Motor vehicle is any vehicle propelled by any power other than muscular power using the  public highways, but excepting road rollers,
trolley cars, street sweepers, sprinklers, lawn mowers, bulldozers, graders, fork-lifts amphibian trucks, and cranes if not used
on public highways, vehicles which run only on rails or tracks, and tractors, trailers and traction engines of all kinds used exclusively
for agricultural purposes. Trailers having any number of wheels, when propelled or intended to be propelled by attachment to a motor
vehicle, shall be classified as separate motor vehicle with no power rating. 

Contending that the court a quo erred in imposing the penalty prescribed in the Anti-Carnapping Act of 1972 instead of that prescribed
in the Revised Penal Code for simple robbery with violence, because the information did not allege that the motorized tricycle stolen
was using the public highway, so as to make it a motor vehicle as the term is defined in the carnapping law, and therefore failed to
inform them that they were being charged under the cited statute, in violation of their constitutional right to be informed of the nature
and cause of the accusation against the petitioners came to this Court with the instant petition for review.

Petitioners maintain that the tricycle in question is not a "motor vehicle" as the anti-carnapping law defines the term because it is not
licensed to operate on the "public highways."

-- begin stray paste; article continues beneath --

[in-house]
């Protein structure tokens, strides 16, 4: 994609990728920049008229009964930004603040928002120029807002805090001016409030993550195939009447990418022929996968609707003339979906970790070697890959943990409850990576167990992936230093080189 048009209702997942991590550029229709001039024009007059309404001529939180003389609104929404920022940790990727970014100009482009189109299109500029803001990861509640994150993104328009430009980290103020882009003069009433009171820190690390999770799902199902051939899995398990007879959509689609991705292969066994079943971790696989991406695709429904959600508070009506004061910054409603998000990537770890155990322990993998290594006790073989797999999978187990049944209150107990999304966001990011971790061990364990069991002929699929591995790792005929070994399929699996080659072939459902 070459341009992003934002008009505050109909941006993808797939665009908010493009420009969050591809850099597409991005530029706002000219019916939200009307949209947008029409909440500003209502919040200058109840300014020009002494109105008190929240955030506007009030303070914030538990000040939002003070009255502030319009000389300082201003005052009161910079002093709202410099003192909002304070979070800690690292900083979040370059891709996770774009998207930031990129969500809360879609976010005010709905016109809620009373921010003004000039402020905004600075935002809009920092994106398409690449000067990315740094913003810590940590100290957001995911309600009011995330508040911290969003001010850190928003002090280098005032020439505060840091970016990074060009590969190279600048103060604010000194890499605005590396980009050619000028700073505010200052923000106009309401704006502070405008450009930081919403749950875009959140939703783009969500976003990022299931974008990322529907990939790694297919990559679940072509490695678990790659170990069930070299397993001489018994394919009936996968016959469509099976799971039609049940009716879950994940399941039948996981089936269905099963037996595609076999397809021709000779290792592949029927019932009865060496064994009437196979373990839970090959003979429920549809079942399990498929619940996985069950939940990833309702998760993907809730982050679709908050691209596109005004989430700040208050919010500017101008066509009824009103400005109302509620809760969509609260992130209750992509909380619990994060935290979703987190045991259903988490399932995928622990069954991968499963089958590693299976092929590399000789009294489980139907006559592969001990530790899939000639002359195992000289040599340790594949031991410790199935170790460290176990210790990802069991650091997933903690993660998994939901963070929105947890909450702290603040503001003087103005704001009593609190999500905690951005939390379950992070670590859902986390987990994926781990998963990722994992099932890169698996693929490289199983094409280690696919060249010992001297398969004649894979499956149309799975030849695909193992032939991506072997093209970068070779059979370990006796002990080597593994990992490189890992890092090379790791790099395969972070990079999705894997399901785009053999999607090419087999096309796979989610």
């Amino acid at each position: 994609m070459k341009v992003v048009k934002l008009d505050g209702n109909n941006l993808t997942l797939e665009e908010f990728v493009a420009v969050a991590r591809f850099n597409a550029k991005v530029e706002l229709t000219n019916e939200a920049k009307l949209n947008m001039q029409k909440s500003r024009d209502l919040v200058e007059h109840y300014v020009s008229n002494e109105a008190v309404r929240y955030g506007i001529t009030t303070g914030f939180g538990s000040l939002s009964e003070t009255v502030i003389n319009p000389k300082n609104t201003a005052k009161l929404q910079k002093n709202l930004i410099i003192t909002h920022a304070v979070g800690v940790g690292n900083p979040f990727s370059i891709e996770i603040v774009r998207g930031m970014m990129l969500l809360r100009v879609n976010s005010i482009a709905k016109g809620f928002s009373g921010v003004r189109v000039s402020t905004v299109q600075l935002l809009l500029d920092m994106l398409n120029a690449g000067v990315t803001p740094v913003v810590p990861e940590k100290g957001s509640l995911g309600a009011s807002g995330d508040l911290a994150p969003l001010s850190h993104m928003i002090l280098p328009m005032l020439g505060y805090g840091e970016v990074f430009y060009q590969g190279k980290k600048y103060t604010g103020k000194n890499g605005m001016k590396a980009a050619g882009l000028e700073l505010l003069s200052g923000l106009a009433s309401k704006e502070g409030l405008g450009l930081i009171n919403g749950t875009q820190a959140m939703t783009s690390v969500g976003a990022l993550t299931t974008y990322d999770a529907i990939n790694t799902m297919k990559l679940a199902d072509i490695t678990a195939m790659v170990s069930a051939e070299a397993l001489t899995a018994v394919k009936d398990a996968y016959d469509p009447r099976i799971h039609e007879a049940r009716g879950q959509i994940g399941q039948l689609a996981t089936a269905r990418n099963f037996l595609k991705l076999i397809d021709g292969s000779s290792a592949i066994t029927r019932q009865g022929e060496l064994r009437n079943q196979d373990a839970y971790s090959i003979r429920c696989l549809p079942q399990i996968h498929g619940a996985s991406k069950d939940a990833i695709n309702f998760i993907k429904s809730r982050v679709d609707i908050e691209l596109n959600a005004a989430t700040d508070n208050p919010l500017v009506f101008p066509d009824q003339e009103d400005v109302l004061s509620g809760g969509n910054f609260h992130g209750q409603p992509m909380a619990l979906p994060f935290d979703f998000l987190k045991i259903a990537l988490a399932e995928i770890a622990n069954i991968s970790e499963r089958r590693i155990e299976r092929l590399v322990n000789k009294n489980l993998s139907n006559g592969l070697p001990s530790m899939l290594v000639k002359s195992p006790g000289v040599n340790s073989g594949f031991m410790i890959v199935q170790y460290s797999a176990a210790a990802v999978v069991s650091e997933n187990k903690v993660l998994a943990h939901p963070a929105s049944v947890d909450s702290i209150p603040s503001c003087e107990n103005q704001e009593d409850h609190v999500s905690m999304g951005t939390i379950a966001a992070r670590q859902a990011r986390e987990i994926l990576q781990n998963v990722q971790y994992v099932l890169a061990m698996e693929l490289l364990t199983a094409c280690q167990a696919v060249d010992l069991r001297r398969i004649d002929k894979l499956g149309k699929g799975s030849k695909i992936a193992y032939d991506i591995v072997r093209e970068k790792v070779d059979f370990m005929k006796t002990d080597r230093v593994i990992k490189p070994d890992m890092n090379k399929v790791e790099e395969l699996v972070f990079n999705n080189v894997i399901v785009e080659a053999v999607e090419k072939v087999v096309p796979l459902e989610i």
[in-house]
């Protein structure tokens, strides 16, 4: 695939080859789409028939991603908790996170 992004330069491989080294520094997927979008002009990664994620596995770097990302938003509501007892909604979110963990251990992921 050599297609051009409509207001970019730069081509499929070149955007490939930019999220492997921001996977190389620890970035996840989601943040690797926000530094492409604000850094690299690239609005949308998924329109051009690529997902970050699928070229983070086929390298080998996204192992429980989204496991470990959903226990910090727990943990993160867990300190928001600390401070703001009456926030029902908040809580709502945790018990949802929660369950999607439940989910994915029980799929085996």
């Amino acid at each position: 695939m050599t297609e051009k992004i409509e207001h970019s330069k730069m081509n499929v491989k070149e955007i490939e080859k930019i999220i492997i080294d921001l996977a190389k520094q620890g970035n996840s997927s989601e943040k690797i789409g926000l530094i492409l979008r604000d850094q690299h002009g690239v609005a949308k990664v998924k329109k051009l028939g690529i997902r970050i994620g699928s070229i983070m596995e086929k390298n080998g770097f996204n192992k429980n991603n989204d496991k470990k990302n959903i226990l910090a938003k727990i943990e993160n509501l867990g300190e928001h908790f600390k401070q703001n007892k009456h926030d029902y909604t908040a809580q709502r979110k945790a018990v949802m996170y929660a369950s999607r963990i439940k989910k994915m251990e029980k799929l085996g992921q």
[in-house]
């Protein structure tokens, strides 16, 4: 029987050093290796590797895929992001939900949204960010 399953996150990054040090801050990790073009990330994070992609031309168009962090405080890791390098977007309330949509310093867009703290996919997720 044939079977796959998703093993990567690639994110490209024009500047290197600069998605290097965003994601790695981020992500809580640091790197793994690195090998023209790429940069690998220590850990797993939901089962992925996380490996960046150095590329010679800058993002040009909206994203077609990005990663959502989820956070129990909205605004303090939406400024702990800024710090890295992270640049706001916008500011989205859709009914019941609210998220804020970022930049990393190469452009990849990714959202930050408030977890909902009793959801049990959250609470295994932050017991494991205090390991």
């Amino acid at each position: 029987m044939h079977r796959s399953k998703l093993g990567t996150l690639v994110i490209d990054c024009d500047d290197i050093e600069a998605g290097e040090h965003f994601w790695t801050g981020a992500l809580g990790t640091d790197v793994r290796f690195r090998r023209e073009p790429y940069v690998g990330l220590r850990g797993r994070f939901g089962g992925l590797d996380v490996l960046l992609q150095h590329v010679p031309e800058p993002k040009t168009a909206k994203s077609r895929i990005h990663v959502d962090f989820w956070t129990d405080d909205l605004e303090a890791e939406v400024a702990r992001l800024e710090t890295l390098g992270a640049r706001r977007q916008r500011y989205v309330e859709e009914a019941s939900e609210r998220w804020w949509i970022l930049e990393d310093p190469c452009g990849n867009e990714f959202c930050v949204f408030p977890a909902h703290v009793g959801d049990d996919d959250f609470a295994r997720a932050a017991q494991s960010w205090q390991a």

The Solicitor General contends otherwise with the following argument: 

The word "public" means "common to all or many; general; open to common use" (Black's Law Dictionary 1393 [Revised 4th Ed.].
On the other hand, 'highway' refers to a 'free and public road way, or street; one which every person has the right to use (idem. at p.
862). lt is clear that a street within a town is a public highway if it is used by the public. To limit the words "public highways" to a
national road connecting the various towns, as petitioners' suggest (Reply dated January 25, 1980) would create a distinction which the
statute itself does not make. Under petitioners' proposition, a distinction should be made between motor vehicles operating within a
town like the motorized tricycle involved herein, and those using roads connecting towns. This, however, goes against the well known
maxim that where the law does not distinguish, no distinction should be made (Robles vs. Zambales Chromite Mining Co., 104 PhiL
688). It is also to be pointed out that to limit the application of the Act to motor vehicles travelling between different towns, may lead
to absurd results. For example, privately owned motorcycle used by its owner in travelling from one province to another would be
covered by the law. Upon the other hand, a motorized tricycle (with sidecar) which is more expensive than the former but operated
within towns would not be protected by the law. No unreasonable intendment should be read into a statute so that an injustice may be
worked or an absurb result produced (In re Moore's Estate, N.Y.S. 2nd 281, 165 Misc. 683). It can be concluded, therefore, that the
motorized tricycle involves in this case is a 'motor vehicle' within the ambit of section 2 of the Anti-Carnapping Act of 1972. The
lower court correctly imposed the penalty for violation of said Act on herein petitioners. 

ISSUE: Whether a motorized tricycle is a motor vehicle within the definition given to the term by the Anti-Carnapping Act of 1972.

We perceive no reason not to accord full validity of the Solicitor General's argument, not even on the petitioner's submission that a
motorized tricycle, not having licensed to use a public highway, is not a motor, vehicle under the provision of the anti-carnapping act.